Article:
Could Gum Chewing Aid Motility After Abdominal Cancer Surgery?

May 7, 2017
Bryant Furlow

Gum chewing might help patients avoid prolonged intestinal motility dysfunction following abdominal cancer surgery, suggested findings reported at the ONS Congress.

Gum chewing might help patients avoid prolonged intestinal motility dysfunction following abdominal cancer surgery, suggested findings reported at the Oncology Nursing Society (ONS) 42nd Annual Congress, held May 4–7 in Denver.

“Simple gum chewing may prevent prolonged postoperative ileus and nurses play a vital role in implementing this intervention,” said lead study author Linda Chan, BSN, RN, OCN, of the University of Texas Southwestern Medical Center in Dallas.

Postoperative ileus affects up to 32% of patients, costing up to $15,000 per episode-more than $750 million a year in the United States, all told. “It also causes immeasurable pain and suffering,” said Chan.

Postoperative ileus has an initial neurologic phase and a subsequent macrophage-mediated inflammatory phase. Chewing stimulates the vagus nerve and gut motility and sweetening agents in sugar-free gum appear to cause an “osmotic effect in the gut” that facilitates intestinal motility, she said.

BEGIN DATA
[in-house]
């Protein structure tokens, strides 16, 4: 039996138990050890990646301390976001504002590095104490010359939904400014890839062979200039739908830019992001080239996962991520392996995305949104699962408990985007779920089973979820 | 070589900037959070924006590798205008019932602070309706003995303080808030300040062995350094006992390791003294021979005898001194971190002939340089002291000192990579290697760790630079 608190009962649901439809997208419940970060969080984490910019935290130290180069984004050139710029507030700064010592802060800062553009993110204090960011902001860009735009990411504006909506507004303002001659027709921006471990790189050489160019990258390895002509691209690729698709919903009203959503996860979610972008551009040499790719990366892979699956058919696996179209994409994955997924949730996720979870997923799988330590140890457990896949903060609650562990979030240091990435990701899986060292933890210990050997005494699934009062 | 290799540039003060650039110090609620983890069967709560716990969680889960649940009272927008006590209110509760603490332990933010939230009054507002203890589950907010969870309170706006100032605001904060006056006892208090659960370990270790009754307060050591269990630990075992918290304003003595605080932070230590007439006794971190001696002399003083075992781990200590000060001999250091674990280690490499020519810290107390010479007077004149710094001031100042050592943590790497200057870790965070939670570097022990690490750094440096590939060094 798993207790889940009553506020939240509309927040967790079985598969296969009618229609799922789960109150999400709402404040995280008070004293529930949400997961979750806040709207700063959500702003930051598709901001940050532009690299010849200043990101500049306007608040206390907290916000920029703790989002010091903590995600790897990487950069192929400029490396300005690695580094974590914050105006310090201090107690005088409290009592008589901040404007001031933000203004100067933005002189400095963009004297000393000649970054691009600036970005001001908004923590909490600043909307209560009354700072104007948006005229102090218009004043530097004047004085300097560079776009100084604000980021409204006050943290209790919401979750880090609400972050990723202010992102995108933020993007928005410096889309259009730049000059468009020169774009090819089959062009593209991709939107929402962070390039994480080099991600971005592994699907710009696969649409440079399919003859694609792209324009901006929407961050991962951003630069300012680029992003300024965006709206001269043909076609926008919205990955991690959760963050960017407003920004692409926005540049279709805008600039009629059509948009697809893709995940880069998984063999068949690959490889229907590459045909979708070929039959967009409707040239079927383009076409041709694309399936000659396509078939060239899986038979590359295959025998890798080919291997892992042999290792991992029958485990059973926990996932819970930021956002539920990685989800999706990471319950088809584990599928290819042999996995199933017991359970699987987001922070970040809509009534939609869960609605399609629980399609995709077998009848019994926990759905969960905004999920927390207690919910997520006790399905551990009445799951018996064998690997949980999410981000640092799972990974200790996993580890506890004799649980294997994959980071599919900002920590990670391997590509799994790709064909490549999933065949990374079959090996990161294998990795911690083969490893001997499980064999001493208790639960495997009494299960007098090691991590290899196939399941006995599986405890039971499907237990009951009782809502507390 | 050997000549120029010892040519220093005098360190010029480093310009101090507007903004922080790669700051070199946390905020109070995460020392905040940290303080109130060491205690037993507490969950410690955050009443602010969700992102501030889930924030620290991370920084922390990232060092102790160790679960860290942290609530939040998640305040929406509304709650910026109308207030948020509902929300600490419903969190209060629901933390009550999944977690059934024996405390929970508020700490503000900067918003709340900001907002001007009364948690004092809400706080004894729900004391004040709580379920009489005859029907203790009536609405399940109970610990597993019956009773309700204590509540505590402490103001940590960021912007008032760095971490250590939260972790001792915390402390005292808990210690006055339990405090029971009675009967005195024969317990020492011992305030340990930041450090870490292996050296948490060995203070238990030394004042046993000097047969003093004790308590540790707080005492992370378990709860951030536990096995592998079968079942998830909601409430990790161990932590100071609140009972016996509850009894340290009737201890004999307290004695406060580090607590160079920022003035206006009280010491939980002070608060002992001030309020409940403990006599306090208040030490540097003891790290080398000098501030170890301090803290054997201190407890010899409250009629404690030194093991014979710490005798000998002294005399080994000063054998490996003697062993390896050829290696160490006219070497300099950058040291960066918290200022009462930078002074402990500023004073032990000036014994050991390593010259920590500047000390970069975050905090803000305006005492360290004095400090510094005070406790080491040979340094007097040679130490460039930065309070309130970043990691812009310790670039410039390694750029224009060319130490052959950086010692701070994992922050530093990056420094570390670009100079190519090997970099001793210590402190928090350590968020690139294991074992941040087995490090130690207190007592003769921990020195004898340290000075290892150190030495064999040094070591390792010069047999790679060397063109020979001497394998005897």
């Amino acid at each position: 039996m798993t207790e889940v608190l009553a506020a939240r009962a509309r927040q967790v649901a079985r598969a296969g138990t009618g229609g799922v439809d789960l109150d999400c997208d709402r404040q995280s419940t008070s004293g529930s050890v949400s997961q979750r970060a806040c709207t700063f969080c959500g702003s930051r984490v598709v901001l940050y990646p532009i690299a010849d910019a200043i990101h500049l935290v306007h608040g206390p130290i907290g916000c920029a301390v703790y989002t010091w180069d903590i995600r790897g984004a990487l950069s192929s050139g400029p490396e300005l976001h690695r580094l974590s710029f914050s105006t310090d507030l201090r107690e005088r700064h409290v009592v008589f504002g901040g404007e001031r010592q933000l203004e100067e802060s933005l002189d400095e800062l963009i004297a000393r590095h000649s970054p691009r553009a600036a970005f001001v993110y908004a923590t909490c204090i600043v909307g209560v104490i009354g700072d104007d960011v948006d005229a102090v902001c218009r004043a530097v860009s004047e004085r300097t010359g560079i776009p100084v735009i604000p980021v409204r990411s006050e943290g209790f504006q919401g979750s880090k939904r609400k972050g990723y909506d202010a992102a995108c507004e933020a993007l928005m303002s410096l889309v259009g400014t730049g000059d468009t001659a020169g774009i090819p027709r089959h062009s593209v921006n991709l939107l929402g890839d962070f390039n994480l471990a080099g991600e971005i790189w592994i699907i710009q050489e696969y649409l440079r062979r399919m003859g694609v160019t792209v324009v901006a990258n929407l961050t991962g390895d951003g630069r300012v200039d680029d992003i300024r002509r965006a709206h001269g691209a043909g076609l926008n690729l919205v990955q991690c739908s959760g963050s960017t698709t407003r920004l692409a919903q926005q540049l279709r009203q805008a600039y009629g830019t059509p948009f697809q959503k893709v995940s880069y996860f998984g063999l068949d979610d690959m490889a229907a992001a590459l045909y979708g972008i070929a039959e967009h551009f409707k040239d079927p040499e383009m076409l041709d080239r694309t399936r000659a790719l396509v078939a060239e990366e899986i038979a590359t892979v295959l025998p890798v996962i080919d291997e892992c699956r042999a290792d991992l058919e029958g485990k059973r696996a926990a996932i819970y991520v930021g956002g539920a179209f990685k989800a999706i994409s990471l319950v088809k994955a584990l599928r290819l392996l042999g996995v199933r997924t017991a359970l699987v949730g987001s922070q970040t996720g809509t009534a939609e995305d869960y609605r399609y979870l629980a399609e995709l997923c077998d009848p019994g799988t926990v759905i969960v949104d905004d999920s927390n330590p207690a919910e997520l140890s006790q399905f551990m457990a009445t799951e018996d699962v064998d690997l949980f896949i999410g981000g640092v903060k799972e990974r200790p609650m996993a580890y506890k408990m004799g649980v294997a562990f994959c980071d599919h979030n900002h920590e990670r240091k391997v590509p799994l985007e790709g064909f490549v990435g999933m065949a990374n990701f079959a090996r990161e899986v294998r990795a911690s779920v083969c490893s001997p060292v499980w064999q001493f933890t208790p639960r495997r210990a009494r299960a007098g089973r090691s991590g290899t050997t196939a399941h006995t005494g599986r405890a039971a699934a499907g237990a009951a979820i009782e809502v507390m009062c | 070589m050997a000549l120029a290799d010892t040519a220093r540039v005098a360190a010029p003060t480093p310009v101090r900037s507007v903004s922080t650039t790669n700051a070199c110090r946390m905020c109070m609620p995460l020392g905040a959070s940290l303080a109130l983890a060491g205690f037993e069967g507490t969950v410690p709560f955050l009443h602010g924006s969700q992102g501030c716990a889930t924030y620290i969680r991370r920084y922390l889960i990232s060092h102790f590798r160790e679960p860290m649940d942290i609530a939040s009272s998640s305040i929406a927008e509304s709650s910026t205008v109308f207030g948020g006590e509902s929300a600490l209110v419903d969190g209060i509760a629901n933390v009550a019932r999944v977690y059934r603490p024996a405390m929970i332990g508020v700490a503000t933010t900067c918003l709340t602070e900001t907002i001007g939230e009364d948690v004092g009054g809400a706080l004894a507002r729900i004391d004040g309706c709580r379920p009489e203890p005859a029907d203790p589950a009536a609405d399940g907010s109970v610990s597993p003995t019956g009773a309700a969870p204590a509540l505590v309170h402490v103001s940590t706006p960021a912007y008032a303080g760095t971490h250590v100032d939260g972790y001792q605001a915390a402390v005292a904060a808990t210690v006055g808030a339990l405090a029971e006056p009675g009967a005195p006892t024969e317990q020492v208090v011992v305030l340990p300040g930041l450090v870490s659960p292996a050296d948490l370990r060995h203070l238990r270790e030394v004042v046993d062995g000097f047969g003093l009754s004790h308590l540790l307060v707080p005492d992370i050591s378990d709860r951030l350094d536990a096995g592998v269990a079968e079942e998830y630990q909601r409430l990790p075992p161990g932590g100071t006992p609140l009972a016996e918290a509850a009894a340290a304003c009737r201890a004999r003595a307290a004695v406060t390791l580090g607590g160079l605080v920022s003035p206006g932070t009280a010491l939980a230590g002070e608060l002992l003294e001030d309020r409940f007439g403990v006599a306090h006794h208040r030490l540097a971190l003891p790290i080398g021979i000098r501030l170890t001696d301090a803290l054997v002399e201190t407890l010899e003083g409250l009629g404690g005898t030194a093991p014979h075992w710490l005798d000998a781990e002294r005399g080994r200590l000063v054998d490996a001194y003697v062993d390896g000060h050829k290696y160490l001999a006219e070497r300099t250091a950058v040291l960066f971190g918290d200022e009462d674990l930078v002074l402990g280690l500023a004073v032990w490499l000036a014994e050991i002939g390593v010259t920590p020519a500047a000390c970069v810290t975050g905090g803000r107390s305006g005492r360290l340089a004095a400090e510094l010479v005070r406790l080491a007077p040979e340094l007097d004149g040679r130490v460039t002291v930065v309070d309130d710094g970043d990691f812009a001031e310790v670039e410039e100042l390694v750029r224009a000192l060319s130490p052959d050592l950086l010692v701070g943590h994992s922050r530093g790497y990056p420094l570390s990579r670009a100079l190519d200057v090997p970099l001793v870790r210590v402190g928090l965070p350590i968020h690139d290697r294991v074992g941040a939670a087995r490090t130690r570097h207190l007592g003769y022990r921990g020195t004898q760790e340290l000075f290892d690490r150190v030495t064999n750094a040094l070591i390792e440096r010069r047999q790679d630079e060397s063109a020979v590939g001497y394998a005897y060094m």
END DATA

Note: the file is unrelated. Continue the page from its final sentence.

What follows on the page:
To assess whether gum chewing affects the risk of postoperative ileus, the research team provided 159 patients who had undergone abdominal cancer surgery with information packets on the potential benefits of gum chewing after surgery and invited them to participate in the study. Patients who were disoriented and could not offer informed consent were excluded from the study. Those patients who opted to participate were given an instruction packets and a supply of their choice of regular or sugar-free gum. The patients were instructed to chew gum 6 hours after surgery or when feeling fully awake, and then four times a day and as desired during recovery. Nurses continued to offer patients gum until their first bowel movements after surgery.

“Bedside nurses are ideally positioned to teach and encourage recovering patients to chew gum,” Chan said.

Ten of 85 patients (11.8%) who abstained from gum chewing and five of 74 patients (6.8%) who participated in the gum-chew intervention experienced postoperative ileus as determined in radiographic imaging reports.

A computerized flowsheet was designed to document gum chewing in patients’ electronic health records.

Gum chewing represents a “low-cost intervention with little risk for alert, oriented, recovering abdominal surgical oncology patients who can safely chew and swallow,” she and her colleagues reported.

Related Content:

ONS | Conference